The Indian Analyst
 

North Indian Inscriptions

 

 

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Index

Introduction

Contents

List of Plates

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EDITION AND TEXTS

Inscriptions of the Chandellas of Jejakabhukti

An Inscription of the Dynasty of Vijayapala

Inscriptions of the Yajvapalas of Narwar

Supplementary-Inscriptions

Index

Other South-Indian Inscriptions 

Volume 1

Volume 2

Volume 3

Vol. 4 - 8

Volume 9

Volume 10

Volume 11

Volume 12

Volume 13

Volume 14

Volume 15

Volume 16

Volume 17

Volume 18

Volume 19

Volume 20

Volume 22
Part 1

Volume 22
Part 2

Volume 23

Volume 24

Volume 26

Volume 27

Tiruvarur

Darasuram

Konerirajapuram

Tanjavur

Annual Reports 1935-1944

Annual Reports 1945- 1947

Corpus Inscriptionum Indicarum Volume 2, Part 2

Corpus Inscriptionum Indicarum Volume 7, Part 3

Kalachuri-Chedi Era Part 1

Kalachuri-Chedi Era Part 2

Epigraphica Indica

Epigraphia Indica Volume 3

Epigraphia
Indica Volume 4

Epigraphia Indica Volume 6

Epigraphia Indica Volume 7

Epigraphia Indica Volume 8

Epigraphia Indica Volume 27

Epigraphia Indica Volume 29

Epigraphia Indica Volume 30

Epigraphia Indica Volume 31

Epigraphia Indica Volume 32

Paramaras Volume 7, Part 2

Śilāhāras Volume 6, Part 2

Vākāṭakas Volume 5

Early Gupta Inscriptions

Archaeological Links

Archaeological-Survey of India

Pudukkottai

SUPPLEMENTARY INSCRIPTIONS

No. 198 ; PLATE CLXXIV
RĀJPUR COPPER-PLATE CHARTER OF THE PARAMĀRA RAṆADHAVALA [ Vikrama ] Years 1148 and 1127

THE present charter is the earliest record of the time of the Paramāra king Naravarman, yet found and issued by his subordinate chief Raṇadhavala whose name is revealed from it for the first time. It is engraved on three copper-plates which were received as a treasure-trove find, in 1958, in the Collectorate at Khargōne in the West Nēmāḍ District of Madhya Pradesh. As far as information is available, the plates were found by a peasant, in course of ploughing his field at Rājpur, the principal town of a tehsīl in the district ; and very recently they were acquired by the Central Museum at Indore. When received, they were considerably corroded, with most of the letters choaked with verdigris. With great care they were cleaned by Shri R. S. Garg, the Curator of the Museum, who also deciphered a major part of the record ; and finding it important, placed the plates at my disposal for critically editing the inscription, which is done here from the originals, owing my thankfulness to the Curator.

Each of the plates measures 28 cms. broad by 19.5 cms. high, but the height of the third one exceeds that of the other two by .3 cm. Their rims are slightly thickened (.3 cm.), to protect the writing. A small circular hole (dia. 1 cm.) in the middle of the lower border of the first plate and in the upper border of the second and the third, so as to disturb the continuity of the writing, shows that they were held together by a ring, which is not now forthcoming. The total weigh of the plates is 2800 grams. The lower right corner of the third plate is occupied by a roughly-engraved figure of Garuḍa in human form, kneeling and facing left, with folded hands, with letters Garuḍa, engraved in Nāgarī, near its face. The figure occupies a space 5 cms. high by 4 cms. broad. The average height of the letters engraved on the plates is 1 cm., except on the third plate which shows letters slightly bigger in size, and sparsely written. The last of the lines consists of the sign manual of the king Naravarman, and the one just before it is in bigger letters which I am unable to make out.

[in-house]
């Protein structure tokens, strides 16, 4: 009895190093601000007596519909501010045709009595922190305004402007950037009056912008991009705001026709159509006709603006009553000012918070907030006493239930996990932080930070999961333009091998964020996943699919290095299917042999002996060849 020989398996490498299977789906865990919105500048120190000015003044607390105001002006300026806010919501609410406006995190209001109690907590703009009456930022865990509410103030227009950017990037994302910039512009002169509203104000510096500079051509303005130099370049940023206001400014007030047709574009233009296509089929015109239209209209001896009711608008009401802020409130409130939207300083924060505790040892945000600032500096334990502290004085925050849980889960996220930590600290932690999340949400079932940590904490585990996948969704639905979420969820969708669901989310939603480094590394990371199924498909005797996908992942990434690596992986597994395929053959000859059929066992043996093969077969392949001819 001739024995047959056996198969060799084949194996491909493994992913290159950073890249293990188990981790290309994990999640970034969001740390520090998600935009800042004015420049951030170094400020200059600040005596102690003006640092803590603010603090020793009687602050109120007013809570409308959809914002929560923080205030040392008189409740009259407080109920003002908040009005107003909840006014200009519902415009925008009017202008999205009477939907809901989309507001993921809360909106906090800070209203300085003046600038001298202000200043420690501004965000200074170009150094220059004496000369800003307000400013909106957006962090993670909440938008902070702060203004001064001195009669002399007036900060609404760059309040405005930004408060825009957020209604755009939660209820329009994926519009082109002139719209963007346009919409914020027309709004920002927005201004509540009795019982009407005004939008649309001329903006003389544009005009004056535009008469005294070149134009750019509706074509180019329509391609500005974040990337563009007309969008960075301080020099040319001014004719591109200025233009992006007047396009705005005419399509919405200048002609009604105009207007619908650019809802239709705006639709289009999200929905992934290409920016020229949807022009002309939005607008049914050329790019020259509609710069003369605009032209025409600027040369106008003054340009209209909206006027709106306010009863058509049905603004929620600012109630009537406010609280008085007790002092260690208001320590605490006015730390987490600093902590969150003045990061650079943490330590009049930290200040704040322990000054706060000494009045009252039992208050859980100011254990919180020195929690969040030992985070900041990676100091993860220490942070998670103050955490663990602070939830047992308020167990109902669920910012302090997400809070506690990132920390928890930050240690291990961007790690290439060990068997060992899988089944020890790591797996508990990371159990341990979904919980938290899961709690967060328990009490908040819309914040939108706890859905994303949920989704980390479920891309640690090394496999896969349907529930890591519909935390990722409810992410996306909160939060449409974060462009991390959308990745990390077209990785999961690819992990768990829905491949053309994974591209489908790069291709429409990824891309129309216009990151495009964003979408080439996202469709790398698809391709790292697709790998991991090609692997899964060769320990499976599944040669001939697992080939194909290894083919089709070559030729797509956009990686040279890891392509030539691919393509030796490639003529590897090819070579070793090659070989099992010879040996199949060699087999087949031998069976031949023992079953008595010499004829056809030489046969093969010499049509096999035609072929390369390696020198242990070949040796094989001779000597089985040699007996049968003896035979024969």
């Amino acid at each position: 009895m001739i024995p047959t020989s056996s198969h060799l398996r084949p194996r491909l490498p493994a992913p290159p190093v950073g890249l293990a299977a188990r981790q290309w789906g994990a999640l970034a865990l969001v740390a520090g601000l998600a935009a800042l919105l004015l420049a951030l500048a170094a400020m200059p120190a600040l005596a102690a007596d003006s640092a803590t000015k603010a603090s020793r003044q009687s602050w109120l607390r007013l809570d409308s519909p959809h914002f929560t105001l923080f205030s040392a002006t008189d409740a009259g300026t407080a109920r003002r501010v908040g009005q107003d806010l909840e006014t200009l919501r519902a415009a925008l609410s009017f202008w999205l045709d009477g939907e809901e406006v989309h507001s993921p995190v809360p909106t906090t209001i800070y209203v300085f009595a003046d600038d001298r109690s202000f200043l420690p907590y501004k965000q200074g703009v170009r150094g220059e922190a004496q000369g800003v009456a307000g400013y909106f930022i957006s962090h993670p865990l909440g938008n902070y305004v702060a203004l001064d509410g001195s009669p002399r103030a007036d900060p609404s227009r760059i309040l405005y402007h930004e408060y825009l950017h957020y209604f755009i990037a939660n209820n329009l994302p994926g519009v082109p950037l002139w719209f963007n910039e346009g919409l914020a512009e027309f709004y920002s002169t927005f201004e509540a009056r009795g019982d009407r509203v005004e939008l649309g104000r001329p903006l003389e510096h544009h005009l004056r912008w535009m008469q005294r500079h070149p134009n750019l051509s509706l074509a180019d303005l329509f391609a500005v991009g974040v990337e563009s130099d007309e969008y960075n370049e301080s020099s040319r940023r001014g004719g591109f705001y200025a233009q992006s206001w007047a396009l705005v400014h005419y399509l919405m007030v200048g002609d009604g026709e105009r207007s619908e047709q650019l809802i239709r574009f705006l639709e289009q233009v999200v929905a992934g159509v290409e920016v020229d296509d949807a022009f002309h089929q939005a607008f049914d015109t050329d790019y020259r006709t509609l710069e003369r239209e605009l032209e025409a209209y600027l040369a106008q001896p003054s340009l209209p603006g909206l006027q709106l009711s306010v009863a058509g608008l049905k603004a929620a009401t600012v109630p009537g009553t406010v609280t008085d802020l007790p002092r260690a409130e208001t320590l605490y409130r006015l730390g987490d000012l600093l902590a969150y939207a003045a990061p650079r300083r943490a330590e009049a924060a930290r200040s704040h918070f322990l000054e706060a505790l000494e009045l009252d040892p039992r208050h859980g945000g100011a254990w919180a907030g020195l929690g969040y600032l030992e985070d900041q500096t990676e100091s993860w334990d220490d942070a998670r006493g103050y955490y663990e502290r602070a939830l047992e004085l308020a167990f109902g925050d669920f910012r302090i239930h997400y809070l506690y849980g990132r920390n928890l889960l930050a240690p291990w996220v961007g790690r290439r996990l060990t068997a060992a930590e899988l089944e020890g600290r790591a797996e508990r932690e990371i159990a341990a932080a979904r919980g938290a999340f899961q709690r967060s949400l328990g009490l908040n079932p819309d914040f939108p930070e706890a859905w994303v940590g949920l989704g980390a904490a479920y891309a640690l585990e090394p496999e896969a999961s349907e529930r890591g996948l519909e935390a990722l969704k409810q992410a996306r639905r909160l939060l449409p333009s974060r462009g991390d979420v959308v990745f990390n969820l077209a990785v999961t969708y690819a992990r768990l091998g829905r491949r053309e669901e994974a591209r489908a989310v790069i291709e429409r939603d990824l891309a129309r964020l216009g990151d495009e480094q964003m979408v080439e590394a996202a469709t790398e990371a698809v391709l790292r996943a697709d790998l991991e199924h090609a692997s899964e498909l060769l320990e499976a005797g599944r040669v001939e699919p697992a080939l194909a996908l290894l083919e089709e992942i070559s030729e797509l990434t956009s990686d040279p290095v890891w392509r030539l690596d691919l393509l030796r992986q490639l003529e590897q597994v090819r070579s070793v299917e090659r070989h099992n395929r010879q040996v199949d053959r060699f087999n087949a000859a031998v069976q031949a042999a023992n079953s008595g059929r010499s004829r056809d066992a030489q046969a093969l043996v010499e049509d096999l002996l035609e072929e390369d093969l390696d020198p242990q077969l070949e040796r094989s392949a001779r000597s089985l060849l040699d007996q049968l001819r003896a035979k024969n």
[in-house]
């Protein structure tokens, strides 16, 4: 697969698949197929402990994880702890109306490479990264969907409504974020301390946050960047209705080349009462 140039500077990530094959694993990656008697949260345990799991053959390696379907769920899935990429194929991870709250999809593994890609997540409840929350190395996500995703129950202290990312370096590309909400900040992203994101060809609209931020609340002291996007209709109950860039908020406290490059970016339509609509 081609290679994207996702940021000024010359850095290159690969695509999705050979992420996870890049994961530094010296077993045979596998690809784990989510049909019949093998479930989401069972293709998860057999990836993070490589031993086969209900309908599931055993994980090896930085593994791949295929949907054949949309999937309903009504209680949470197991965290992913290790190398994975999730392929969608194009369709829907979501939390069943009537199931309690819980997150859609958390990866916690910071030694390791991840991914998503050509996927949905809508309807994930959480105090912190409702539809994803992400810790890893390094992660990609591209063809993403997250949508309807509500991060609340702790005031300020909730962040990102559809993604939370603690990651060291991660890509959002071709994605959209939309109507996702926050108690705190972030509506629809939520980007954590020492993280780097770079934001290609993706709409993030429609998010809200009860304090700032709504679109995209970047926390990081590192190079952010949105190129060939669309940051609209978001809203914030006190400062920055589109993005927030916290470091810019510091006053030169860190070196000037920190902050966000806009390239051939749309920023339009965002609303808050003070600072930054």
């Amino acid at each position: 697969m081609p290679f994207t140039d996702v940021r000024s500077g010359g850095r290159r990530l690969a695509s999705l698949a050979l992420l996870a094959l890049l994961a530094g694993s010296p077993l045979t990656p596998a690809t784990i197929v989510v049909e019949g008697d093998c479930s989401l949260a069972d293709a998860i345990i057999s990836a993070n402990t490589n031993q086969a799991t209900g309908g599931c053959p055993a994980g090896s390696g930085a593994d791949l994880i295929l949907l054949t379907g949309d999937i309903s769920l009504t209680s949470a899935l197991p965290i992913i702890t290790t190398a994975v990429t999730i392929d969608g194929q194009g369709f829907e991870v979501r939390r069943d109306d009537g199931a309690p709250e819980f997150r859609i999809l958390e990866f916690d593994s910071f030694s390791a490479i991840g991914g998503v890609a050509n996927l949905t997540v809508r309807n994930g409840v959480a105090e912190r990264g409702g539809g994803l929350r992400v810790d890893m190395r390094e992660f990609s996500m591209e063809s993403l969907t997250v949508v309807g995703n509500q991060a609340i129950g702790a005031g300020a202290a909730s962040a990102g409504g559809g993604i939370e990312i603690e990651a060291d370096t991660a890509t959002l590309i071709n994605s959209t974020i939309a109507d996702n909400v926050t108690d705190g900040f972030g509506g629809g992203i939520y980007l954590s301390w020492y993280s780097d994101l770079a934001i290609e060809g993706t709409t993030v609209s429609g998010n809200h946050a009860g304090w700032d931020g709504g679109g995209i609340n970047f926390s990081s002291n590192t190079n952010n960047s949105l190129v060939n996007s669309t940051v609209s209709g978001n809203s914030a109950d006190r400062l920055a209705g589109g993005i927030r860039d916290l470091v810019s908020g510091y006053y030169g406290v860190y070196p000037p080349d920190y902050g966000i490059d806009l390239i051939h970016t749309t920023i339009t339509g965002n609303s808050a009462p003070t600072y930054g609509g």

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The inscription comprises 56 lines of writing, fourteen of which are inscribed on the inner side of the first plate, fifteen on either side of the second, and twelve on the inner side of the third plate. The engraving is shallow, and thus the letters do not show through on the other side of the plates, which are rather thick. They are slovenly formed, and besides that, a number of them are uncouth in shape ; some of them were also distorted by the engravers who committed mistakes of omission and commission in cutting them. For example, grāma, the first two syllables in l. 28, are cut as mnāṁ ; the consonant of the second akshara in Kauṇḍinya, l. 26, as ga ; the second letter in vaṁśa, l. 49, as ra, by omitting the middle horizontal stroke, and in the same line pa is engraved as sha, and ma as na. In this respect, the record shares the peculiarities of the Kadambapadraka grant of Naravarman.[1] Similar expressions appearing in some other charters are no doubt helpful in deciphering a great part of the inscription, but this device fails to vouchsafe the correct reading of names occuring in the record, for example, in l. 27. Besides this, owing to mutilation, the reading of some of the letters remains uncertain, and hence there are a few lacunae in the transcript given below.

The alphabet is Nāgarī, which is regular for the period and locality to which the record belongs. For example, the initial short i is formed by placing two loops side by side and subscribed by the sign of short u, as in iti, l. 24 the letter k loses its loop when subscribed by the mātrā of short u, or ṛi, or by a conjunct ; the signs of ch, dha and v are distinct from each other ; and the conjunct ; ṇṇ is found as ll.

The language is Sanskrit ; and except two stanzas in the beginning, two in the middle, and eight in the end, which are all almost the same as generally to be found in the Paramāra charters, the record is in prose throughout. As regards orthography, we may note the identity of the signs of b and v, the use of the pṛishṭha-mātrā with a very few exceptions, the interchange
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[1] Above, No. 34.

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